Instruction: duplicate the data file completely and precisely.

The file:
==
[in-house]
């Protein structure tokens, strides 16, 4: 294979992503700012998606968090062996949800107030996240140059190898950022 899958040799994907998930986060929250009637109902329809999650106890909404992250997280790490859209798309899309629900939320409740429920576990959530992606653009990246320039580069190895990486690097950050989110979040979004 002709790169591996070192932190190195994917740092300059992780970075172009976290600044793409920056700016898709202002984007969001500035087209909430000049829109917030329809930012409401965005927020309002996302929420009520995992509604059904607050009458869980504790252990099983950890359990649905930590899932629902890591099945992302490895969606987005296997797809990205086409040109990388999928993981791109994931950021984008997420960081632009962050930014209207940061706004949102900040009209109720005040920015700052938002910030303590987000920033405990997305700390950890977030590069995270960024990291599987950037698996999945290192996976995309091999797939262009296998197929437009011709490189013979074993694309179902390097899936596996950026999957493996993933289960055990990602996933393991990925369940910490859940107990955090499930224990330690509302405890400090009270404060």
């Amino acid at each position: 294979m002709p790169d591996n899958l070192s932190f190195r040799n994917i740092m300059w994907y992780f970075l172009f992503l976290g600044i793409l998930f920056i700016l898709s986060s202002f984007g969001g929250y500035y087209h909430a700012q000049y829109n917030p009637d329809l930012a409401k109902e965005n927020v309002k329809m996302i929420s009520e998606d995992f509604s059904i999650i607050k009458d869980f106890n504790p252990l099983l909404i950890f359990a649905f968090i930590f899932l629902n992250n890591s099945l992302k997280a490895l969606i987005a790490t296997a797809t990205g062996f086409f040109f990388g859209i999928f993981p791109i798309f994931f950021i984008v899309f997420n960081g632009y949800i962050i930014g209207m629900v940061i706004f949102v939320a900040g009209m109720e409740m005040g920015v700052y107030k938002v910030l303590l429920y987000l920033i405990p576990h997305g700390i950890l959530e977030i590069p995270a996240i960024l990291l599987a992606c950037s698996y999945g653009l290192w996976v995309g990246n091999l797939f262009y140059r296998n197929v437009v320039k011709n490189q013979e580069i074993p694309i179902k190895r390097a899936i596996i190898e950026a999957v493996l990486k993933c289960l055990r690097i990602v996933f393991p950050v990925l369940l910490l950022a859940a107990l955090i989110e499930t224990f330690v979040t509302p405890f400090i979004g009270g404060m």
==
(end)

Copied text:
[in-house]
């Protein structure tokens, strides 16, 4: 294979992503700012998606968090062996949800107030996240140059190898950022 899958040799994907998930986060929250009637109902329809999650106890909404992250997280790490859209798309899309629900939320409740429920576990959530992606653009990246320039580069190895990486690097950050989110979040979004 002709790169591996070192932190190195994917740092300059992780970075172009976290600044793409920056700016898709202002984007969001500035087209909430000049829109917030329809930012409401965005927020309002996302929420009520995992509604059904607050009458869980504790252990099983950890359990649905930590899932629902890591099945992302490895969606987005296997797809990205086409040109990388999928993981791109994931950021984008997420960081632009962050930014209207940061706004949102900040009209109720005040920015700052938002910030303590987000920033405990997305700390950890977030590069995270960024990291599987950037698996999945290192996976995309091999797939262009296998197929437009011709490189013979074993694309179902390097899936596996950026999957493996993933289960055990990602996933393991990925369940910490859940107990955090499930224990330690509302405890400090009270404060």
């Amino acid at each position: 294979m002709p790169d591996n899958l070192s932190f190195r040799n994917i740092m300059w994907y992780f970075l172009f992503l976290g600044i793409l998930f920056i700016l898709s986060s202002f984007g969001g929250y500035y087209h909430a700012q000049y829109n917030p009637d329809l930012a409401k109902e965005n927020v309002k329809m996302i929420s009520e998606d995992f509604s059904i999650i607050k009458d869980f106890n504790p252990l099983l909404i950890f359990a649905f968090i930590f899932l629902n992250n890591s099945l992302k997280a490895l969606i987005a790490t296997a797809t990205g062996f086409f040109f990388g859209i999928f993981p791109i798309f994931f950021i984008v899309f997420n960081g632009y949800i962050i930014g209207m629900v940061i706004f949102v939320a900040g009209m109720e409740m005040g920015v700052y107030k938002v910030l303590l429920y987000l920033i405990p576990h997305g700390i950890l959530e977030i590069p995270a996240i960024l990291l599987a992606c950037s698996y999945g653009l290192w996976v995309g990246n091999l797939f262009y140059r296998n197929v437009v320039k011709n490189q013979e580069i074993p694309i179902k190895r390097a899936i596996i190898e950026a999957v493996l990486k993933c289960l055990r690097i990602v996933f393991p950050v990925l369940l910490l950022a859940a107990l955090i989110e499930t224990f330690v979040t509302p405890f400090i979004g009270g404060m």